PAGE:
The overwhelming majority of health-related productivity losses occur on the job from reduced performance by employees who show up for work not feeling their best. This is commonly known as presenteeism.
Presenteeism & the Importance of Wellness Programs
The implications and costs of presenteeism are enormous and can be highly disruptive. Integrating wellness strategies into a safety program can help combat the effects. Let’s look at a 4-step example by the Canadian Mental Health Association, Manitoba Division (Manitoba Model).
4 Steps to Take
- Get Workers’ Feedback
Have workers fill out a questionnaire to determine perceptions about their health, well-being, and what causes work-related stress. Respondents should remain anonymous, so they provide candid responses. (Click here for Model Questionnaire you can adapt.)
- Evaluate Feedback
Next, evaluate the results to identify problems that need to be addressed. For example, questionnaires might reveal a certain process is unusually stressful or fatiguing.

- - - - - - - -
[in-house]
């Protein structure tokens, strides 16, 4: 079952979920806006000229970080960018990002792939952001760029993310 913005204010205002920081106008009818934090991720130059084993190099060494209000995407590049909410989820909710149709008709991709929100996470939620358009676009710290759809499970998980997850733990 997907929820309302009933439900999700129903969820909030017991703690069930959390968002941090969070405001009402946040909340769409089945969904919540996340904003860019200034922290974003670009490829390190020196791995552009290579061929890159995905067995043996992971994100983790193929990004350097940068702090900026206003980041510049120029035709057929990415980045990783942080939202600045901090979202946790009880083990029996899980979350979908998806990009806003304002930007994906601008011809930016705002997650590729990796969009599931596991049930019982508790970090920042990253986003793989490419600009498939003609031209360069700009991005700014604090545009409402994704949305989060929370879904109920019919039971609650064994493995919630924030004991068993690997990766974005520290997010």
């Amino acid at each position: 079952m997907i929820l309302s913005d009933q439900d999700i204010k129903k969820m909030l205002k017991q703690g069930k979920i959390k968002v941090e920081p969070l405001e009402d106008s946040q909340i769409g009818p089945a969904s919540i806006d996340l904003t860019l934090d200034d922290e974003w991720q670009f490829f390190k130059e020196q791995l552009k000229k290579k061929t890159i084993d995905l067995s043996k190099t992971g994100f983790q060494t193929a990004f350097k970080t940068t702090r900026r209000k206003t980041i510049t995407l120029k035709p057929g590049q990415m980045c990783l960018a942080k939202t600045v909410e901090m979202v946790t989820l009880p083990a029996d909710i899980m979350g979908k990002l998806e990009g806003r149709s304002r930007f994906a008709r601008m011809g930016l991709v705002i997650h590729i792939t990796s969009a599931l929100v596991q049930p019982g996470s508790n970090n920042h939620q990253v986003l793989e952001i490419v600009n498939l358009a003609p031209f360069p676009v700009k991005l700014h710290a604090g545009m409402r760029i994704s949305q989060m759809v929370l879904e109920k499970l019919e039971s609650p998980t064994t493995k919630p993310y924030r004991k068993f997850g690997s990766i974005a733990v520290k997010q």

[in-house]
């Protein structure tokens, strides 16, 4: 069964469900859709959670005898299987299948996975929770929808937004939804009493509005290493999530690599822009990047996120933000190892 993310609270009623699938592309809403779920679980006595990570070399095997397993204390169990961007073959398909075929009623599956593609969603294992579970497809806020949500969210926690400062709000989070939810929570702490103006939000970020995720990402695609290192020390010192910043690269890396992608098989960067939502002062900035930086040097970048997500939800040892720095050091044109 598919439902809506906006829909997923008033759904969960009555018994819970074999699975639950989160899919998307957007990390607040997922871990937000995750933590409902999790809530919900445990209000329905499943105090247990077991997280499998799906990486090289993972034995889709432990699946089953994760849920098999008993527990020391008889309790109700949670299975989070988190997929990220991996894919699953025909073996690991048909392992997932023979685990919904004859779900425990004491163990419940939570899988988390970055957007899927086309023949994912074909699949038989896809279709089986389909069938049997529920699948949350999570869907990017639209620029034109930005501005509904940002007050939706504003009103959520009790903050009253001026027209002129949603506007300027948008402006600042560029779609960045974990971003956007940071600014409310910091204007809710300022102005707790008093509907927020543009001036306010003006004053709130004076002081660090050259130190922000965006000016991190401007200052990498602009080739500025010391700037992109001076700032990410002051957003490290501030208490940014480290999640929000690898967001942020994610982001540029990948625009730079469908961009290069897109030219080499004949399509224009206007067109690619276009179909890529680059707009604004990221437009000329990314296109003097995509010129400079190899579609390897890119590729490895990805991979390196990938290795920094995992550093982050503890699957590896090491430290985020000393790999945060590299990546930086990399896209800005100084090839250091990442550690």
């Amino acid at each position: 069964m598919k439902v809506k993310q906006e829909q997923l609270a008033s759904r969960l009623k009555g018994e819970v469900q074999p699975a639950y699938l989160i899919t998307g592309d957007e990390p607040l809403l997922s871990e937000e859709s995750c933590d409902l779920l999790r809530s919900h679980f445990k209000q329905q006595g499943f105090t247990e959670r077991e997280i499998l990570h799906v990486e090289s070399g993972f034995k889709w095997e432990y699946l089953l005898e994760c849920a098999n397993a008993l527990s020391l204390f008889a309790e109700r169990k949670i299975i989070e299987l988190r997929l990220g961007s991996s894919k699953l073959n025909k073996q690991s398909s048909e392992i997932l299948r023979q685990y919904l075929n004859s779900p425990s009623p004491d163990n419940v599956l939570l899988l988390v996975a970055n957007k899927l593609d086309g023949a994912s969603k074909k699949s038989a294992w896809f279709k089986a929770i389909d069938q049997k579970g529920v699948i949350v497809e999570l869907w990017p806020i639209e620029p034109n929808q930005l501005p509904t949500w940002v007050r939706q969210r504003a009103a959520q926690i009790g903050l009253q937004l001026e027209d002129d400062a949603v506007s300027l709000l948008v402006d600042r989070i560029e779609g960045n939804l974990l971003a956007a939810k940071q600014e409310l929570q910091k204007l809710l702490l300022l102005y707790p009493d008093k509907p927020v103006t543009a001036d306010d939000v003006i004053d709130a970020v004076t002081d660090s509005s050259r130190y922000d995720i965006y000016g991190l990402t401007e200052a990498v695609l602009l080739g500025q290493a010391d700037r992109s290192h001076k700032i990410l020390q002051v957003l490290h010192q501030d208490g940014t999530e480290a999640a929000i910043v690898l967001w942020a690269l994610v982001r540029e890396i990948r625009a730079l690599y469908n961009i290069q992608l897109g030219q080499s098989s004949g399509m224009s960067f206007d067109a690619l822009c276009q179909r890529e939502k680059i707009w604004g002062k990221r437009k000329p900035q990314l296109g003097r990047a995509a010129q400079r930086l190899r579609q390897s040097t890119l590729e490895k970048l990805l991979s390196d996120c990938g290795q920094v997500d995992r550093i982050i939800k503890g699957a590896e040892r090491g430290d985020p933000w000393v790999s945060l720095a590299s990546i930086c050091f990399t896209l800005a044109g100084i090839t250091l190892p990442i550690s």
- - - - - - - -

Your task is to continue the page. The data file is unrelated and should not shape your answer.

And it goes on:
Prioritize the problems and decide when and how to address them. Let workers know when steps are taken to resolve problems.
- Re-Issue Questionnaires
The first set of questionnaires serves as a baseline. Once the results have been processed and interventions taken, the cycle begins again (every 1 and 3 years, according to the Manitoba Model’s authors).
To be fair, the Manitoba Model is a strategy for implementing a wellness program controlled by management across an entire organization, not purely a safety program. Still, it’s an effective approach that you can use to introduce and integrate elements of wellness into your overall health and safety program.